This is because the national treasury has far too many competing government-funded programmes and recurrent expenditure needs to meet.
Although the Ministry of Finance, through the Zambia Revenue Authority (ZRA), has embarked on vigorous reforms aimed at increasing government revenue, infrastructure projects are too expensive for the national purse to finance alone.
In the 2018 national budget, Government has allocated K8,660,314,680 to roads infrastructure.
International airports are expected to account for K940,500,000, while K740,060,456 is for school infrastructure.
Then there is the health sector, in which the government is building new hospitals and health posts, upgrading old ones and establishing medicine distribution hubs.
Delivering the budget in Parliament last October Minister of Finance Felix Mutati assured the nation that despite the funding challenges Zambia will not flinch on its journey to prosperity and called for the participation of all stakeholders in making the collective dream come true.
“Mr Speaker, with the launch of Seventh National Development Plan, our country has renewed its commitment to the attainment of the Vision 2030 to be a prosperous middle income country,” Mr Mutati said.
“We must strive to foster unity of purpose in advancing our nation’s interests and the well-being of our people.”
President Lungu split the Ministry of Works and Supply after his September 2016 inauguration, after winning the August 11, 2016 presidential election.
He created the Ministry of Housing and Infrastructure Development and appointed Pambashe Member of Parliament and former deputy minister of Youth, Sport and Child Development Ronald Chitotela to head it and former RDA boss Charles Mushota as his permanent secretary and right-hand-man.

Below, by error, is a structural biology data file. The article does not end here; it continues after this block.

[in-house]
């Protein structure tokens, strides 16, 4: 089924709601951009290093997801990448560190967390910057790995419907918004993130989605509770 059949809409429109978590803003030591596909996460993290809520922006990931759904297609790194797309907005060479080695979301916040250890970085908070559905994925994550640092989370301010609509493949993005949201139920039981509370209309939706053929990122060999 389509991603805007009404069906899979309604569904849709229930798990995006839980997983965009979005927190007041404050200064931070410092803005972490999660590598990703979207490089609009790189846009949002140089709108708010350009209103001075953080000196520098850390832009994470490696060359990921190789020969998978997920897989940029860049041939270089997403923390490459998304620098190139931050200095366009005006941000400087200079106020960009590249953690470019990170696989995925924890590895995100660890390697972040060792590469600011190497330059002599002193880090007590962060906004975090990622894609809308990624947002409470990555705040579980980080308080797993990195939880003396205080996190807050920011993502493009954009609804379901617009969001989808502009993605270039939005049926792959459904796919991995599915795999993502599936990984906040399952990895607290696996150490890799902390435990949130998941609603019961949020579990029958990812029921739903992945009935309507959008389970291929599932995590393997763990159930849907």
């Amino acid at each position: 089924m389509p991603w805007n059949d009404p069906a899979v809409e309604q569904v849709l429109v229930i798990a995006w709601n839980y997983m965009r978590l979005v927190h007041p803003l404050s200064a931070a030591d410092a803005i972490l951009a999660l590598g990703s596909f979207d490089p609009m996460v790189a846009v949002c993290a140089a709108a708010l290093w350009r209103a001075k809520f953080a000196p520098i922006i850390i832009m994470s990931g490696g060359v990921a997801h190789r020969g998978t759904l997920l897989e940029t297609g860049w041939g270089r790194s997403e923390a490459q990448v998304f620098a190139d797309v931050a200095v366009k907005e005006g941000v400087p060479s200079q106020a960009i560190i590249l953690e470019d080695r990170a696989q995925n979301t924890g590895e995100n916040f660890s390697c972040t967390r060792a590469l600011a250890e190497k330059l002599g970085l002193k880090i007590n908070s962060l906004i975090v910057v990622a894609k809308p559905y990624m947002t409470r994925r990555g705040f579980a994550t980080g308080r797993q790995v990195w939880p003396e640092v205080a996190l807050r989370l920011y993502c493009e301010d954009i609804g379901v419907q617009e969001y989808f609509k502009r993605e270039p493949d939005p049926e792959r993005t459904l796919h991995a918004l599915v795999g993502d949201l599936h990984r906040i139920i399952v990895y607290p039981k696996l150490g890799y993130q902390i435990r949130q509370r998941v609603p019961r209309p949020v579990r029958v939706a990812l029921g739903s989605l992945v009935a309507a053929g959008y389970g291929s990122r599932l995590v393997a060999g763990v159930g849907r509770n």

From January to date the government launched and continued implementing a number of capital projects such as the Chingola-Solwezi road, which had delayed as a result of financial challenges.
President Lungu responded to the cries of the people of Southern Province by sanctioning the upgrade of the arterial Kalomo-Dundumwezi-Namwala-Itezhi-tezhi road.
He also launched the construction of the K1.2 billion Lusaka-Ndola dual carriageway under a PPP arrangement under which Mr Chitotela says government will raise at least K1.3 billion as net profit from the project 17 years after it becomes operational.
Other noteworthy infrastructure projects are the Greenfield Ndola International Airport and C400 township road construction and upgrading.
In the first half of this year President Lungu also launched the US$1.4 million ZAF Twin-Palm PPP construction project that will have social amenities and commercial facilities.
He also jointly launched the extension and expansion of Levy Mwanawasa Teaching Hospital in Lusaka with the government of the People’s Republic of China.
There was also the commissioning of the construction of the Kafue Lower Hydro power station construction project in Chikankata district, Southern Province and the construction of staff houses for the Zambia Correctional Service, Zambia Police Service and Zambia National Service.
One can safely say 2017 was indeed a year of delivery.